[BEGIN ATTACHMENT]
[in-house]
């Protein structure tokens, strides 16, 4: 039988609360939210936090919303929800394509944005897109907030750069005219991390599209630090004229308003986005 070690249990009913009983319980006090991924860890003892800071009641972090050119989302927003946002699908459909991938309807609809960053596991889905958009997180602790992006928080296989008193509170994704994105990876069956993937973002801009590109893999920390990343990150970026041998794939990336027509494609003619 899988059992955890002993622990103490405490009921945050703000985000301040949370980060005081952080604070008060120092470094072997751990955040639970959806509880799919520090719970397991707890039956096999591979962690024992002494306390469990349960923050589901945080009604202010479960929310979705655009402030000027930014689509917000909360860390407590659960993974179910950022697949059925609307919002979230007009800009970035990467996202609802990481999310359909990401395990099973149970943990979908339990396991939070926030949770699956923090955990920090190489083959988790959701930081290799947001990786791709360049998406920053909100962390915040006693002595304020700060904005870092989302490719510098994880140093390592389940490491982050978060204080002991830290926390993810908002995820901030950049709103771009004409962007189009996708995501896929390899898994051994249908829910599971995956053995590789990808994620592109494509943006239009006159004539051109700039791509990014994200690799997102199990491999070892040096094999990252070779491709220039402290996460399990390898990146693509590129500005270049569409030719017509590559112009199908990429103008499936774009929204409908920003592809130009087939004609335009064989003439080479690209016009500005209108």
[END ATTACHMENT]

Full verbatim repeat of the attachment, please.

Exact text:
[in-house]
């Protein structure tokens, strides 16, 4: 039988609360939210936090919303929800394509944005897109907030750069005219991390599209630090004229308003986005 070690249990009913009983319980006090991924860890003892800071009641972090050119989302927003946002699908459909991938309807609809960053596991889905958009997180602790992006928080296989008193509170994704994105990876069956993937973002801009590109893999920390990343990150970026041998794939990336027509494609003619 899988059992955890002993622990103490405490009921945050703000985000301040949370980060005081952080604070008060120092470094072997751990955040639970959806509880799919520090719970397991707890039956096999591979962690024992002494306390469990349960923050589901945080009604202010479960929310979705655009402030000027930014689509917000909360860390407590659960993974179910950022697949059925609307919002979230007009800009970035990467996202609802990481999310359909990401395990099973149970943990979908339990396991939070926030949770699956923090955990920090190489083959988790959701930081290799947001990786791709360049998406920053909100962390915040006693002595304020700060904005870092989302490719510098994880140093390592389940490491982050978060204080002991830290926390993810908002995820901030950049709103771009004409962007189009996708995501896929390899898994051994249908829910599971995956053995590789990808994620592109494509943006239009006159004539051109700039791509990014994200690799997102199990491999070892040096094999990252070779491709220039402290996460399990390898990146693509590129500005270049569409030719017509590559112009199908990429103008499936774009929204409908920003592809130009087939004609335009064989003439080479690209016009500005209108």